In 1934 Fred Weick built his first airplane...in the basement of his home in Hampton, VA.  Designated the W1, it was a plane with twin tail booms, side-by-side seating, and was one of the first small aircraft to feature tricycle landing gear...

Weick was interested in designing the aircraft for "everyman"...a safe, reliable plane which could be inexpensively built and flown.  By 1937 he felt that he had succeeded with a plane he named the "Ercoupe".  In addition to many elements of the W1, the Ercoupe added another: its coordinated controls eliminated the rudder pedals common to other aircraft. 


ERCO Ercoupe Number 1

The Ercoupe design would continue in and out of production for the next thirty years, and would continue to build a devoted following of pilots which continues to grow to this day.

Safety was one of the major selling points of the Ercoupe.  Its design was such that it would not spin.  The sliding canopy provided excellent visibility.  The steerable nose-wheel made taxiing easy, and the tricycle landing gear made takeoffs and landings easy, even for the most inexperienced pilot, as this magazine ad aserts...

Built first by the Engineering Research Corporation of Riverdale, Maryland, (ERCO) only 112 Ercoupes were completed before World War II.  During the war the Ercoupe played a minor but interesting role in aircraft development as it became the first American aircraft to take off and fly by rocket power...


Take-off of America's first "rocket-assisted" fixed-wing aircraft, an Ercoupe fitted with a GALCIT developed solid propellant JATO booster with a thrust of 28 pounds force (125 N). The Ercoupe took off from March Field, California on August 23, 1942 and was piloted by Captain Homer A. Boushey Jr.

Production resumed at the wars end, but ERCO sold its remaining Ercoupe inventory to Sanders Aviation in 1947, which continued to produce the aircraft in the same ERCO-owned factory. 


A prototype with retractable gear was built in 1946 and flown with a bigger engine, but it was never certified.

The production of the  little plane was on again, off again with the design being sold in turn to Universal Aircraft Industries (Univair) of Aurora, Colorado in 1950;  Forney Aircraft Company (Fornaire) of Ft. Collins, Colorado in 1955, where it became the Aircoupe;  then Air Products Company of Carlsbad, New Mexico in 1960.  Next it went to ALON, Inc. of McPherson, Kansas in 1964.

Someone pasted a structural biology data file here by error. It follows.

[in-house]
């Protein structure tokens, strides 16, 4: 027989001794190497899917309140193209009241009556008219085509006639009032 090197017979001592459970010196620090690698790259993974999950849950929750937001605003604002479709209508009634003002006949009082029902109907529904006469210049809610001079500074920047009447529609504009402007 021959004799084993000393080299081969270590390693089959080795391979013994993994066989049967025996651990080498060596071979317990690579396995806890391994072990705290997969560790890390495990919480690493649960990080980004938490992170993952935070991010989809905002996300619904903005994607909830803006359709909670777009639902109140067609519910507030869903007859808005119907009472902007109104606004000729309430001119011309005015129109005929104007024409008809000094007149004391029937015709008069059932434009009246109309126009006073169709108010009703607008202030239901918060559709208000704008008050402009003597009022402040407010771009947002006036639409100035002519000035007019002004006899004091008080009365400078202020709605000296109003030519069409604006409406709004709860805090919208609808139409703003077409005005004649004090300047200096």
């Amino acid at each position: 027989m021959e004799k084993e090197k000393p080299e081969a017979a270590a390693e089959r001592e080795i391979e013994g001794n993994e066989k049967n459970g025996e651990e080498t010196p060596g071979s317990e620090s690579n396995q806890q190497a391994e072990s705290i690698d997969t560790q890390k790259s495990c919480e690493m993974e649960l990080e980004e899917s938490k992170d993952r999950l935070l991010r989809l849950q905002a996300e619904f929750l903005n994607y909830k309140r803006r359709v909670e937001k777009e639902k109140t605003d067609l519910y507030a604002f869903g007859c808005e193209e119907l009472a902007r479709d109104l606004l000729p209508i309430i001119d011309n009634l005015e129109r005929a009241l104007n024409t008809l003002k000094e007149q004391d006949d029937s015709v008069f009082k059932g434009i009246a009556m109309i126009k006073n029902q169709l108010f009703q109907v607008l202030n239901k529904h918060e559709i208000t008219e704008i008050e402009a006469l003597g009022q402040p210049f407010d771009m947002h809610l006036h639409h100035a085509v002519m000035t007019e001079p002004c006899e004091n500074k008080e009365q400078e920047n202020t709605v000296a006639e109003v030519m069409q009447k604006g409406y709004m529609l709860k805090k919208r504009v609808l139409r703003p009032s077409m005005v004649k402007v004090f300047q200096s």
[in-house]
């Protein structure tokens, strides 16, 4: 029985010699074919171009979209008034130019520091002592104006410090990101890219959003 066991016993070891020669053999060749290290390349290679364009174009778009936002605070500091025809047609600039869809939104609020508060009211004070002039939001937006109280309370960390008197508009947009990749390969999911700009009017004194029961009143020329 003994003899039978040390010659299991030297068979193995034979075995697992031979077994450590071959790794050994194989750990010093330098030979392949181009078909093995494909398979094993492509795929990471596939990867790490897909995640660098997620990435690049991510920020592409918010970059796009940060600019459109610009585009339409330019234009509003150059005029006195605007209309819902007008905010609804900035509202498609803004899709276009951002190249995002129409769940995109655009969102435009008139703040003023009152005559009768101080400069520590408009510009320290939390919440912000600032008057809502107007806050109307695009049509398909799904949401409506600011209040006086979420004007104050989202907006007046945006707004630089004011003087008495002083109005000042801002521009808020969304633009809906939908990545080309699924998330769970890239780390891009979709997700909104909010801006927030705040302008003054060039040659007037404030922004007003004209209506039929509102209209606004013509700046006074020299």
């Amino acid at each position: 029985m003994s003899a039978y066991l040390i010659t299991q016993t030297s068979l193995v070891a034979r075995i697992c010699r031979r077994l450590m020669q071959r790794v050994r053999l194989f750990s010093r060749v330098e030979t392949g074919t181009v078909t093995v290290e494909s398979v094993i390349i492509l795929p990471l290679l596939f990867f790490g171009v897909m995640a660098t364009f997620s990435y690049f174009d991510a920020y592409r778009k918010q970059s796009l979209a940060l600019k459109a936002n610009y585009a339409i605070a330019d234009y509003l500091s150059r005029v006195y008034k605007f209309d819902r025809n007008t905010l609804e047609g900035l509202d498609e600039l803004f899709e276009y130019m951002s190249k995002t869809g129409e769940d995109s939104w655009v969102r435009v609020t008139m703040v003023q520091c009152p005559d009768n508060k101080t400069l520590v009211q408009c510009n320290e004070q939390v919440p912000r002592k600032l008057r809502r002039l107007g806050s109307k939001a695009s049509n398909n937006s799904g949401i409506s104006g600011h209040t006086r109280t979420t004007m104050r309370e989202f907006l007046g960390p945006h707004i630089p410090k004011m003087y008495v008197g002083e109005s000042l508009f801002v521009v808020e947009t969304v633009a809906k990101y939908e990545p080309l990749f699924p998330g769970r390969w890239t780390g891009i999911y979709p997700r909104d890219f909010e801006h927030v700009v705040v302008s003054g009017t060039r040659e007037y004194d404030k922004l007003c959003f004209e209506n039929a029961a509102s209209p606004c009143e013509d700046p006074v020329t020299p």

Mooney purchased the much-traveled design in 1967 and designated it the Mooney A2A with the factory moving to Kerryville, Texas late in 1968.  There they re-designed the fuselage from the cockpit back. Now, the Mooney A2-A could be recognized by the square windows behind the sliding canopy. Even as they produced the A2-A Cadet, the Mooney engineers were busy re-designing the coupe into something uniquely Mooney and completely un-Weick-like.  On February 23, 1968, the first Mooney Cadet M-10, single tailed in the conventional manner, flew. But meanwhile, the production line still turned out the A2-A twin tailed Cadet.

The type certificate was sold once again (and as of 2006, for the final time) to Univair Aircraft Corporation of Aurora, Colorado in October, 1974.   While no new Ercoupes have been built since 1970, Univair continues to produce parts and provide technical assistance to owners.  Ercoupe owners also enjoy an active type club that helps to organize and efficiently distribute updated information about their aircraft. 

In all, approximately 5,650 Ercoupe/Aircoupe aircraft were built.

Renewed interest in the older models of the Ercoupe, the 415-C and the 415-CD, has been sparked by its status as the only existing, certified tricycle-geared aircraft that meets the requirements of the FAA's new Light Sport Aircraft. This enables it to be piloted by holders of a Sport Pilot license.

The Ercoupe's designer, Fred Weick later went on to co-design another famous small craft .. the Piper Cherokee.

The Mid-Atlantic Air Museum's Ercoupe was donated in 1994.  It was one of 66 "G" models built in 1950. 

As shown in the 1949 ad, above, the 415-G came in two versions: the "Standard" economy model, and  the deluxe "Club-Air".  The latter came equipped with a generator, electric starter, lights and radio, as well as a larger baggage area and bubble windshield.   It even featured a "Kiddy-Seat!"   It was offered with two- or three-control system   the optional rudder pedals were more psychological than practical.  It listed for $3,950.


On July 30, 2005, the United States Postal Service released a stamp with an
image of the Ercoupe 415 as part of its' American Advances in Aviation series.
 


SPECIFICATIONS

Engine:  Continental C-85-12F in-line engine of 85 HP @ 2575 RPM
      
Wing Span:  30 Feet

Length: 20 Feet, 9 Inches

Height:  5 Feet, 11 Inches

Wing Area:  142.6 Sq Ft

Maximum Takeoff Weight: 1400 lb

Maximum Speed:  120 MPH

Normal Cruising Speed:  105 MPH

Never Exceed Speed:  144 mph

Stall Speed:  43 mph

Range:  450 Miles

Ceiling: 11,000 ft

Rate of Climb:  550 ft/min

Crew:  1 Pilot

Capacity:  1 Passenger


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